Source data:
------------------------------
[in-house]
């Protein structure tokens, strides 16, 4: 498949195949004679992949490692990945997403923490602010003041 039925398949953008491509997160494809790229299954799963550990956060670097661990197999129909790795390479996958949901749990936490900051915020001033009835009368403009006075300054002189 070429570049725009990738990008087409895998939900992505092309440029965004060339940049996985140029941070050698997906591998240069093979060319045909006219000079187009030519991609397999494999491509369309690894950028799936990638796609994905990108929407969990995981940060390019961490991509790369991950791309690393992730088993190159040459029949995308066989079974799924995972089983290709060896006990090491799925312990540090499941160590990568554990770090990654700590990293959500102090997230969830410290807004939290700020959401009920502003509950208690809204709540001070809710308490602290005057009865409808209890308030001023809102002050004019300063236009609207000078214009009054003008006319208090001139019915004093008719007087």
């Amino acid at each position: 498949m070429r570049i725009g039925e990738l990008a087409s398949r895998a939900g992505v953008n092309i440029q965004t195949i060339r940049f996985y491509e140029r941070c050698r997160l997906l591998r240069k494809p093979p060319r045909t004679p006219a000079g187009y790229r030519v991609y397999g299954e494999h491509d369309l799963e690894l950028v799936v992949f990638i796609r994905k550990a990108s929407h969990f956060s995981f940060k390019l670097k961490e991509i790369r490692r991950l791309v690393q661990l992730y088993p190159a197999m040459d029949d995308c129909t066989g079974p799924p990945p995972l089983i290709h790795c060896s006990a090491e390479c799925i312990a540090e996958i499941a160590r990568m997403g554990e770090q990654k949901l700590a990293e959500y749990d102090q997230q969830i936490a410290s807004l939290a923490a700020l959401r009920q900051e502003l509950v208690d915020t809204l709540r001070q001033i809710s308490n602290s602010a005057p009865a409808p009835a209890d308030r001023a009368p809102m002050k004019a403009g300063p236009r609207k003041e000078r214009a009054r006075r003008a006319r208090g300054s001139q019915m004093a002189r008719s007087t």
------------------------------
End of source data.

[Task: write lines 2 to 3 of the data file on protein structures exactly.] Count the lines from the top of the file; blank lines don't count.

């Protein structure tokens, strides 16, 4: 498949195949004679992949490692990945997403923490602010003041 039925398949953008491509997160494809790229299954799963550990956060670097661990197999129909790795390479996958949901749990936490900051915020001033009835009368403009006075300054002189 070429570049725009990738990008087409895998939900992505092309440029965004060339940049996985140029941070050698997906591998240069093979060319045909006219000079187009030519991609397999494999491509369309690894950028799936990638796609994905990108929407969990995981940060390019961490991509790369991950791309690393992730088993190159040459029949995308066989079974799924995972089983290709060896006990090491799925312990540090499941160590990568554990770090990654700590990293959500102090997230969830410290807004939290700020959401009920502003509950208690809204709540001070809710308490602290005057009865409808209890308030001023809102002050004019300063236009609207000078214009009054003008006319208090001139019915004093008719007087």
């Amino acid at each position: 498949m070429r570049i725009g039925e990738l990008a087409s398949r895998a939900g992505v953008n092309i440029q965004t195949i060339r940049f996985y491509e140029r941070c050698r997160l997906l591998r240069k494809p093979p060319r045909t004679p006219a000079g187009y790229r030519v991609y397999g299954e494999h491509d369309l799963e690894l950028v799936v992949f990638i796609r994905k550990a990108s929407h969990f956060s995981f940060k390019l670097k961490e991509i790369r490692r991950l791309v690393q661990l992730y088993p190159a197999m040459d029949d995308c129909t066989g079974p799924p990945p995972l089983i290709h790795c060896s006990a090491e390479c799925i312990a540090e996958i499941a160590r990568m997403g554990e770090q990654k949901l700590a990293e959500y749990d102090q997230q969830i936490a410290s807004l939290a923490a700020l959401r009920q900051e502003l509950v208690d915020t809204l709540r001070q001033i809710s308490n602290s602010a005057p009865a409808p009835a209890d308030r001023a009368p809102m002050k004019a403009g300063p236009r609207k003041e000078r214009a009054r006075r003008a006319r208090g300054s001139q019915m004093a002189r008719s007087t």